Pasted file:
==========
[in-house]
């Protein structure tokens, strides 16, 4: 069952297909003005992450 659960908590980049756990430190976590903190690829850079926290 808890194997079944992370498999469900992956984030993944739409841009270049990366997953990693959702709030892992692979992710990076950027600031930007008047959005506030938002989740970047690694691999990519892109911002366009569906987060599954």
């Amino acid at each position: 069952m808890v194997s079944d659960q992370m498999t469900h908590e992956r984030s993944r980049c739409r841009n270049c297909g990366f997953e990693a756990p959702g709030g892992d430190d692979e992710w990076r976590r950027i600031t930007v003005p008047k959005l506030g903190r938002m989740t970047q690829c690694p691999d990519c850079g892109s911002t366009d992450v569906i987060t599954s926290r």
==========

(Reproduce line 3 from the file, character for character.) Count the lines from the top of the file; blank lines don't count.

């Amino acid at each position: 069952m808890v194997s079944d659960q992370m498999t469900h908590e992956r984030s993944r980049c739409r841009n270049c297909g990366f997953e990693a756990p959702g709030g892992d430190d692979e992710w990076r976590r950027i600031t930007v003005p008047k959005l506030g903190r938002m989740t970047q690829c690694p691999d990519c850079g892109s911002t366009d992450v569906i987060t599954s926290r």